Apart from those accused in the Elgar Parishad case, their families and friends were also snooped on by Pegasus. Image used for representation only.
Israel-made spyware Pegasus was believed to be used to snoop on at least nine numbers belonging to rights activists, lawyers, and academics who are arrested in the Elgar Parishad case between June 2018 and October 2020, reveals the leaked databased accessed by The Wire.
Pegasus, a product of Israeli cyberweapons company NSO Group, was earlier in the news in late 2019 when it was found that spies used the spyware to hack into phones of roughly 1,400 users around the world, including 121 Indians.
According to The Wire report, the list of activists who were tagged by the spyware include Hany Babu, Vernon Gonsalves, Anand Teltumbde, Shoma Sen, Gautam Navlakaha, Arun Ferreira, and Sudha Bharadwaj.
According to The Wire report, some of the phone numbers were chosen targets for snooping during significant events in the Elgar Parishad case. The report states Varvara Rao’s daughter's phone first appeared in the database around the time he was placed under house arrest in 2019.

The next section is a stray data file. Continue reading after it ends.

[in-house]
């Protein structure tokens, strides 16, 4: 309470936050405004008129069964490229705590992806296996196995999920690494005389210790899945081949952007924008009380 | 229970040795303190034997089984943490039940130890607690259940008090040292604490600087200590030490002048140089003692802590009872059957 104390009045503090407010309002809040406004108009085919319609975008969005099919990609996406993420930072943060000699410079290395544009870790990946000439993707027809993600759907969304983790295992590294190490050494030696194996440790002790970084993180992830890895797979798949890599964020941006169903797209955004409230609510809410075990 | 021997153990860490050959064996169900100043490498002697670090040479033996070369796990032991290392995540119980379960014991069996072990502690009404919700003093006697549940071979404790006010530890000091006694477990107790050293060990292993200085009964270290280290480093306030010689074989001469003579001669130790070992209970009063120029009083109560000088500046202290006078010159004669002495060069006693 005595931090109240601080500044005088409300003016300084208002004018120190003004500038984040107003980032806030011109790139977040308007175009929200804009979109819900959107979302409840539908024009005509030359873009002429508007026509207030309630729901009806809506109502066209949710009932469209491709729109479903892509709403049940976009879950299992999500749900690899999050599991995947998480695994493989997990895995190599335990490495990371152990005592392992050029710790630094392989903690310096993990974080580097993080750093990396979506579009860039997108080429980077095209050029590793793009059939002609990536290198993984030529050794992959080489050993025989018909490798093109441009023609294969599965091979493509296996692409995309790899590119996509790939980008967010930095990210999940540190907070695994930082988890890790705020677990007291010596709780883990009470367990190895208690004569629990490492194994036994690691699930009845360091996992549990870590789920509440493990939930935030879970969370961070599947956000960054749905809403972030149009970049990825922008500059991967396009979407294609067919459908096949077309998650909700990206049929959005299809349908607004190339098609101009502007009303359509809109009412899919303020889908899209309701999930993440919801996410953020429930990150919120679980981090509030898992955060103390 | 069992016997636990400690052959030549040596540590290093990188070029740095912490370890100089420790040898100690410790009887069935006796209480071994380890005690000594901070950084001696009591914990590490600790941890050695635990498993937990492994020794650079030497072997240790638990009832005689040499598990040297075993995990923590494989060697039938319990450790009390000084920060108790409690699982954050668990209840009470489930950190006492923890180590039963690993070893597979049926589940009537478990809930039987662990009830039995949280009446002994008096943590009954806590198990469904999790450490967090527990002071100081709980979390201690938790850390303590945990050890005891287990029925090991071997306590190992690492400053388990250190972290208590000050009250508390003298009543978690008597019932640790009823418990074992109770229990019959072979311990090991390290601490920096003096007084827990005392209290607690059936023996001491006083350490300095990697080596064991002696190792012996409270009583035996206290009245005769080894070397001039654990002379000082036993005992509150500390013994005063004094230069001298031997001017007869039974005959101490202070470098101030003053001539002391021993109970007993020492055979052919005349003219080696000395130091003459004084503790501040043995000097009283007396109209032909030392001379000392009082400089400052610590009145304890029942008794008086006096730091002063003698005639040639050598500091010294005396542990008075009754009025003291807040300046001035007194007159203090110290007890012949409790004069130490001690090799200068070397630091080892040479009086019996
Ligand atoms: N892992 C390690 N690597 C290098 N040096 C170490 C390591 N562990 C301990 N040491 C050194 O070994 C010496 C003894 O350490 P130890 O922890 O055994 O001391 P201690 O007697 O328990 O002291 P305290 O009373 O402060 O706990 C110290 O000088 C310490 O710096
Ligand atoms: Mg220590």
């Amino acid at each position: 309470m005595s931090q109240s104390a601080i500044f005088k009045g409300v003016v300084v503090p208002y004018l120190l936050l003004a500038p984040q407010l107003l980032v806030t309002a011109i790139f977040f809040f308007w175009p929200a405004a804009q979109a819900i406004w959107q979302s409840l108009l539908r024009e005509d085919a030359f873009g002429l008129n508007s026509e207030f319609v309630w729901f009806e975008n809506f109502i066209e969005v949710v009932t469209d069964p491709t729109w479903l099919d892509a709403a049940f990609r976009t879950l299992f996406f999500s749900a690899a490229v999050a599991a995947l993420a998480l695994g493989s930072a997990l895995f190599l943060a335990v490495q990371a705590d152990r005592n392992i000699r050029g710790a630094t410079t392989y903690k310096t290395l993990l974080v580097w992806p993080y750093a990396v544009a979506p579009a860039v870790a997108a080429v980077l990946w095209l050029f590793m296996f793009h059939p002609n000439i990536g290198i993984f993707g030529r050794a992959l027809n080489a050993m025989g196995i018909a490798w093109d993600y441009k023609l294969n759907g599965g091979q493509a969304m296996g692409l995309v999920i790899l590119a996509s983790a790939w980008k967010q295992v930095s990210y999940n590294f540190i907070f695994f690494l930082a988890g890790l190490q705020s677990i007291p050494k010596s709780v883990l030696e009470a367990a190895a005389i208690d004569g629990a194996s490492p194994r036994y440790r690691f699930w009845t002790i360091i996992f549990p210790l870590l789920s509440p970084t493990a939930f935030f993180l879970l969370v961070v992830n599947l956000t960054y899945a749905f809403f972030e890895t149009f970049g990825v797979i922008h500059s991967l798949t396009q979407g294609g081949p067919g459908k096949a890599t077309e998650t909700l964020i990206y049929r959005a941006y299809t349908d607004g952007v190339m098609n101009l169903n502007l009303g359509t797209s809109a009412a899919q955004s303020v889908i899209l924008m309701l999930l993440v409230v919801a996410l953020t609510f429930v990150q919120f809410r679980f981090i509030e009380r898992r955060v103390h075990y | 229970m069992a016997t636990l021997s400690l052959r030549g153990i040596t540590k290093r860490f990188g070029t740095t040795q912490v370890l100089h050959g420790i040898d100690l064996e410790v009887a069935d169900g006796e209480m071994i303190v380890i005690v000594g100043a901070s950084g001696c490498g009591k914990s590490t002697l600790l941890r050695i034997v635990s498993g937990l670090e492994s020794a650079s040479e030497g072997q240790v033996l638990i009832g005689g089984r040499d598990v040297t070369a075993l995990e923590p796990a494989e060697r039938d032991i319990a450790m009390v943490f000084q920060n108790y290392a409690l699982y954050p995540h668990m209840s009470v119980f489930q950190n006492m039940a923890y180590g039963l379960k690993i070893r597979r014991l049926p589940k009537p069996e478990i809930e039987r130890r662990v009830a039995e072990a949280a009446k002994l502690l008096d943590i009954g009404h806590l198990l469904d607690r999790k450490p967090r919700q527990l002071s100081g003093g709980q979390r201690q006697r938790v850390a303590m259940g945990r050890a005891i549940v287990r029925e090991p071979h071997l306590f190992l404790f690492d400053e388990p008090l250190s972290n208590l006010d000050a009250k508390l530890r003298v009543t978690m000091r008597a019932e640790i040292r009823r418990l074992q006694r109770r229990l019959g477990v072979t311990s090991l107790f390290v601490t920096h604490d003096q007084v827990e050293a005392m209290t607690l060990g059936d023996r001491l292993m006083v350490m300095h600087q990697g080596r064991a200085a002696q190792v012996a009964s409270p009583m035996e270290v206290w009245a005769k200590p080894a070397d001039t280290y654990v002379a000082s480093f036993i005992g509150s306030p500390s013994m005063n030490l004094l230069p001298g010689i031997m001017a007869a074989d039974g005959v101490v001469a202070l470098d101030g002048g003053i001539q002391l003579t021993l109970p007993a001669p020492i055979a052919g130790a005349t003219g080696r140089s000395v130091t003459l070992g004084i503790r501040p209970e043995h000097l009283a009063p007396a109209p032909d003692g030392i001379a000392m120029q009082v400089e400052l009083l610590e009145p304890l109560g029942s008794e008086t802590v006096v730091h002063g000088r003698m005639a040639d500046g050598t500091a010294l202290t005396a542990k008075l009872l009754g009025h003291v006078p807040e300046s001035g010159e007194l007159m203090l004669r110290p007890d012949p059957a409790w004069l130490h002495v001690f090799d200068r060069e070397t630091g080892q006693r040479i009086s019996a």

The report states that in some cases, phone numbers of those accused were continued to be snooped on after they were seized by the authorities or were arrested.
Minal Gadling, wife of lawyer and activist Surendra Gadling, was also a target of the attack and her phone number appears in the list months after her husband was arrest, reported The Wire.
Pegasus exploits a vulnerability via WhatsApp to get into a user's device and gains access to all the apps on the phone.
The spyware contains a code that is capable of spying, collecting data, and reporting back on what the user does on the device – everything; calls, emails, texts, location, app data, etc. It remotely collects all the information about a target's device, wherever they are.
The report published by The Wire, said that it consisted of at least 300 Indian phone numbers, including those of over 40 senior journalists, Opposition leaders, government officials, and rights activists.
The leaked list of names was provided to The Wire and 15 other international news organisations by France-based media non-profit, Forbidden Stories, and Amnesty International, as part of a collaborative investigation called the 'Pegasus Project'.